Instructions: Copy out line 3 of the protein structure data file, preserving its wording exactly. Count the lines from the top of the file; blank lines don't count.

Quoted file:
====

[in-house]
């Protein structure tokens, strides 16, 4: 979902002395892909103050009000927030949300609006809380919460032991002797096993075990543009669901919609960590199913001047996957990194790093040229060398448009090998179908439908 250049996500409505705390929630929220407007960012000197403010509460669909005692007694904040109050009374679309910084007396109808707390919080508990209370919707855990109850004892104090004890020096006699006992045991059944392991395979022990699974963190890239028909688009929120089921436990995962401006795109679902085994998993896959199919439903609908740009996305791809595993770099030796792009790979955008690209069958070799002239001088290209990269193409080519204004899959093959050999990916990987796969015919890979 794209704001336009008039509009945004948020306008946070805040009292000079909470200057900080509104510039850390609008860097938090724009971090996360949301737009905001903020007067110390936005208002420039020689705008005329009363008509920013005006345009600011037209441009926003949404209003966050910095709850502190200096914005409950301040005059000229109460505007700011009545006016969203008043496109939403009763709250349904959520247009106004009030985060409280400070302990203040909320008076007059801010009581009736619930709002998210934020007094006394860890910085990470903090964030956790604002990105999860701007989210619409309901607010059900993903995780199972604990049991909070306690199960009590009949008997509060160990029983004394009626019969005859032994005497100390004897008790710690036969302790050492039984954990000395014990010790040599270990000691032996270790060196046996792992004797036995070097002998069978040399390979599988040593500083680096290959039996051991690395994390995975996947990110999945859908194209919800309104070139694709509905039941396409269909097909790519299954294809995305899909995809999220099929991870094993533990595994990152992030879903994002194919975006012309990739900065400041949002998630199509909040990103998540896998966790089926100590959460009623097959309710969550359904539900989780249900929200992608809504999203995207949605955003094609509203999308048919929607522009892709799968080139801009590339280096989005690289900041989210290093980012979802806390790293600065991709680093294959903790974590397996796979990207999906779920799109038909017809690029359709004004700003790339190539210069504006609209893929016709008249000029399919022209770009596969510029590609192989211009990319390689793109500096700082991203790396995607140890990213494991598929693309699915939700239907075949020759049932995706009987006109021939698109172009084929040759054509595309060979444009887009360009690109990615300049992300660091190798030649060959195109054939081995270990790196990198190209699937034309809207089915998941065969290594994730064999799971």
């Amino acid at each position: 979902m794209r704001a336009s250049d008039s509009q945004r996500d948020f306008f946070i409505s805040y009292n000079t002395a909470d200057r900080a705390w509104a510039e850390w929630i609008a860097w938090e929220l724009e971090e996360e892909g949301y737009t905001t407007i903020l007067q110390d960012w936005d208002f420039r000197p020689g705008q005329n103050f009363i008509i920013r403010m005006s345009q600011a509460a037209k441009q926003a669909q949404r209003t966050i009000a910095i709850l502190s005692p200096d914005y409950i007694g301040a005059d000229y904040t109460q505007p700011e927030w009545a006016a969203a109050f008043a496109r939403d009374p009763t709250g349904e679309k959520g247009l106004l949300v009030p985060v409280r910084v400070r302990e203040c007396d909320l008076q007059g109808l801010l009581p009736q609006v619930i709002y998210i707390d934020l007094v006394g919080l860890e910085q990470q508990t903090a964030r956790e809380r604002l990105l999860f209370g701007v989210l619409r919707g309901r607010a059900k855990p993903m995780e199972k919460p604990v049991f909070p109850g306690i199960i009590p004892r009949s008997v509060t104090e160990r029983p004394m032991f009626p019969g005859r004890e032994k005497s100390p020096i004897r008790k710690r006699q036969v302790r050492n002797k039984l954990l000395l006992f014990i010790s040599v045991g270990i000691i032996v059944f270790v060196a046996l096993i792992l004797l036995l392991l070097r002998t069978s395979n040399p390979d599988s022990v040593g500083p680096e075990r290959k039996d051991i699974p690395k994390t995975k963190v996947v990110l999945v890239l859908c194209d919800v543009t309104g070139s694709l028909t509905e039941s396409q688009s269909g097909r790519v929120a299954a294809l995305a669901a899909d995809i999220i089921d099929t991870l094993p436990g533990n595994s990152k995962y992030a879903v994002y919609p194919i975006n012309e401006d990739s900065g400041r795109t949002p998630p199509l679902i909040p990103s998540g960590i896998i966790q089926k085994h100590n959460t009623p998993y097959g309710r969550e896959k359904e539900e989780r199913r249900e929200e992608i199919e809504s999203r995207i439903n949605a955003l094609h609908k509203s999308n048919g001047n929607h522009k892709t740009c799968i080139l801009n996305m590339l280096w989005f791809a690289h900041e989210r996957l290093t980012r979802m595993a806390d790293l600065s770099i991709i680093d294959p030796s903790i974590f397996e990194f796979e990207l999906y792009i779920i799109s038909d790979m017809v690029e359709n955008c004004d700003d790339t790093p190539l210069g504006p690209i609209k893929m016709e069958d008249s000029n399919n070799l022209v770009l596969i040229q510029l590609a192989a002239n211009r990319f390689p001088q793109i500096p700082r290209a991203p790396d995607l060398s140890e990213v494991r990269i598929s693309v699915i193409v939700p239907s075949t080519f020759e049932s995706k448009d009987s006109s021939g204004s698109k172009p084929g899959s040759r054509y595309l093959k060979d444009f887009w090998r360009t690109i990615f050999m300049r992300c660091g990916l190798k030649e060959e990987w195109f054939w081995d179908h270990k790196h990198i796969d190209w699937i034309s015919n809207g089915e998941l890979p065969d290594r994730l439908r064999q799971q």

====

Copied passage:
């Amino acid at each position: 979902m794209r704001a336009s250049d008039s509009q945004r996500d948020f306008f946070i409505s805040y009292n000079t002395a909470d200057r900080a705390w509104a510039e850390w929630i609008a860097w938090e929220l724009e971090e996360e892909g949301y737009t905001t407007i903020l007067q110390d960012w936005d208002f420039r000197p020689g705008q005329n103050f009363i008509i920013r403010m005006s345009q600011a509460a037209k441009q926003a669909q949404r209003t966050i009000a910095i709850l502190s005692p200096d914005y409950i007694g301040a005059d000229y904040t109460q505007p700011e927030w009545a006016a969203a109050f008043a496109r939403d009374p009763t709250g349904e679309k959520g247009l106004l949300v009030p985060v409280r910084v400070r302990e203040c007396d909320l008076q007059g109808l801010l009581p009736q609006v619930i709002y998210i707390d934020l007094v006394g919080l860890e910085q990470q508990t903090a964030r956790e809380r604002l990105l999860f209370g701007v989210l619409r919707g309901r607010a059900k855990p993903m995780e199972k919460p604990v049991f909070p109850g306690i199960i009590p004892r009949s008997v509060t104090e160990r029983p004394m032991f009626p019969g005859r004890e032994k005497s100390p020096i004897r008790k710690r006699q036969v302790r050492n002797k039984l954990l000395l006992f014990i010790s040599v045991g270990i000691i032996v059944f270790v060196a046996l096993i792992l004797l036995l392991l070097r002998t069978s395979n040399p390979d599988s022990v040593g500083p680096e075990r290959k039996d051991i699974p690395k994390t995975k963190v996947v990110l999945v890239l859908c194209d919800v543009t309104g070139s694709l028909t509905e039941s396409q688009s269909g097909r790519v929120a299954a294809l995305a669901a899909d995809i999220i089921d099929t991870l094993p436990g533990n595994s990152k995962y992030a879903v994002y919609p194919i975006n012309e401006d990739s900065g400041r795109t949002p998630p199509l679902i909040p990103s998540g960590i896998i966790q089926k085994h100590n959460t009623p998993y097959g309710r969550e896959k359904e539900e989780r199913r249900e929200e992608i199919e809504s999203r995207i439903n949605a955003l094609h609908k509203s999308n048919g001047n929607h522009k892709t740009c799968i080139l801009n996305m590339l280096w989005f791809a690289h900041e989210r996957l290093t980012r979802m595993a806390d790293l600065s770099i991709i680093d294959p030796s903790i974590f397996e990194f796979e990207l999906y792009i779920i799109s038909d790979m017809v690029e359709n955008c004004d700003d790339t790093p190539l210069g504006p690209i609209k893929m016709e069958d008249s000029n399919n070799l022209v770009l596969i040229q510029l590609a192989a002239n211009r990319f390689p001088q793109i500096p700082r290209a991203p790396d995607l060398s140890e990213v494991r990269i598929s693309v699915i193409v939700p239907s075949t080519f020759e049932s995706k448009d009987s006109s021939g204004s698109k172009p084929g899959s040759r054509y595309l093959k060979d444009f887009w090998r360009t690109i990615f050999m300049r992300c660091g990916l190798k030649e060959e990987w195109f054939w081995d179908h270990k790196h990198i796969d190209w699937i034309s015919n809207g089915e998941l890979p065969d290594r994730l439908r064999q799971q």